However, in the longer run this will likely see the conflict spilling over beyond Syria. Syrian crisis has placed Lebanon in the most precarious position in its history since the end of its civil war. Hezbollah’s entry into the war has strengthened the divisions in a highly polarized country. Recently there have been clashes between Alawites and Sunnis in the city of Tripoli. The Sunnis up in arms in Iraq are looking for alliances with the rebel forces in Syria. As the Kurds in Syria carve out a niche for themselves, tensions in Kurdish areas in Turkey continue to rise, whereas Syrian Kurds look to the Kurds in Iraq for succour. Syrian civil war also has major implications for Jordan which can feel a palpable disquiet in its overwhelmingly Sunni population as Syrian refugees in Jordan now amount to about 20% of that tiny country’s population. Any further gains by the extremists in Syria will also embolden their counterparts across the border in Jordan.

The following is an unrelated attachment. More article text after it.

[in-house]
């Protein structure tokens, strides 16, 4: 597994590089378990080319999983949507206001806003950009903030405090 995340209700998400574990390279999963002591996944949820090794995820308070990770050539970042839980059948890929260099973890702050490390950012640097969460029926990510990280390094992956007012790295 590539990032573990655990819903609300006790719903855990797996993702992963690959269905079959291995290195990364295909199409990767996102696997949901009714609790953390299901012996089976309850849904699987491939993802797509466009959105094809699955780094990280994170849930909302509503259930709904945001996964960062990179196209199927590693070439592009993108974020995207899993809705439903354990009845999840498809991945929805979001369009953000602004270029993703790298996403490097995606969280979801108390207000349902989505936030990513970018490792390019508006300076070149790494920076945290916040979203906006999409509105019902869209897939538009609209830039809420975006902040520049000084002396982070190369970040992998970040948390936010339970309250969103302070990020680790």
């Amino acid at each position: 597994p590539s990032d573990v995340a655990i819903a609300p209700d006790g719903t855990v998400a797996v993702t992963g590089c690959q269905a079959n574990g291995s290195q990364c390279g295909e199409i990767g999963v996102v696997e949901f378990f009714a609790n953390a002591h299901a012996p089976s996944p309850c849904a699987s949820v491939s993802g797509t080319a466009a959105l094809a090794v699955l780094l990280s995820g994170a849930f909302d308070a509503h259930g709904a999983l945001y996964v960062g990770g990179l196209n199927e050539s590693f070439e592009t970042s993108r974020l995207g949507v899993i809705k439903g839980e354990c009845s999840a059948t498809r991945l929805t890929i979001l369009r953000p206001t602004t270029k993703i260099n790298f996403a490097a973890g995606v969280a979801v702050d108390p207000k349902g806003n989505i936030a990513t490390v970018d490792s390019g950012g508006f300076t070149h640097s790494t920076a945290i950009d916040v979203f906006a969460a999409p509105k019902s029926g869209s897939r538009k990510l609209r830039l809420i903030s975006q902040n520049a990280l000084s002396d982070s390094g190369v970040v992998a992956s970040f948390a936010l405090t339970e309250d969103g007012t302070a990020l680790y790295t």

Quite an imbroglio! Isn’t it? However a more Machiavellian analysis of the stakes and options in Syria’s war throws up an intriguing picture how quid pro quos on offer make Syria’s war a murky issue to resolve.